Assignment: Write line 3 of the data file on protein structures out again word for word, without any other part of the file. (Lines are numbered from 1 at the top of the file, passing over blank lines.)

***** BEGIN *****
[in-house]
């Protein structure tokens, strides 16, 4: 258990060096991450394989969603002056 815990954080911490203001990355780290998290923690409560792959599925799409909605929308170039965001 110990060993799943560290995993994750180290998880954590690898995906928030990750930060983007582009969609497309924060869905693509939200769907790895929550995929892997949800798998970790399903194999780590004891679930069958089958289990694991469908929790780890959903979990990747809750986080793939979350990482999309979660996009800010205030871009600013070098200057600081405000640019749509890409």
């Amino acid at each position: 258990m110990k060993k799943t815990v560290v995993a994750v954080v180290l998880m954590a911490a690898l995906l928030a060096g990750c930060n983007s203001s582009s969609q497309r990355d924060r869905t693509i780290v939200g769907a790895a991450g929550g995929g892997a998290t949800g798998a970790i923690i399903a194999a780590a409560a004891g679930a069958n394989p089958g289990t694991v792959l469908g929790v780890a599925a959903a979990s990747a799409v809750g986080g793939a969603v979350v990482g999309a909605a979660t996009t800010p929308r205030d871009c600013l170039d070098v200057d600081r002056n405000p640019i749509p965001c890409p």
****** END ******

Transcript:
């Amino acid at each position: 258990m110990k060993k799943t815990v560290v995993a994750v954080v180290l998880m954590a911490a690898l995906l928030a060096g990750c930060n983007s203001s582009s969609q497309r990355d924060r869905t693509i780290v939200g769907a790895a991450g929550g995929g892997a998290t949800g798998a970790i923690i399903a194999a780590a409560a004891g679930a069958n394989p089958g289990t694991v792959l469908g929790v780890a599925a959903a979990s990747a799409v809750g986080g793939a969603v979350v990482g999309a909605a979660t996009t800010p929308r205030d871009c600013l170039d070098v200057d600081r002056n405000p640019i749509p965001c890409p």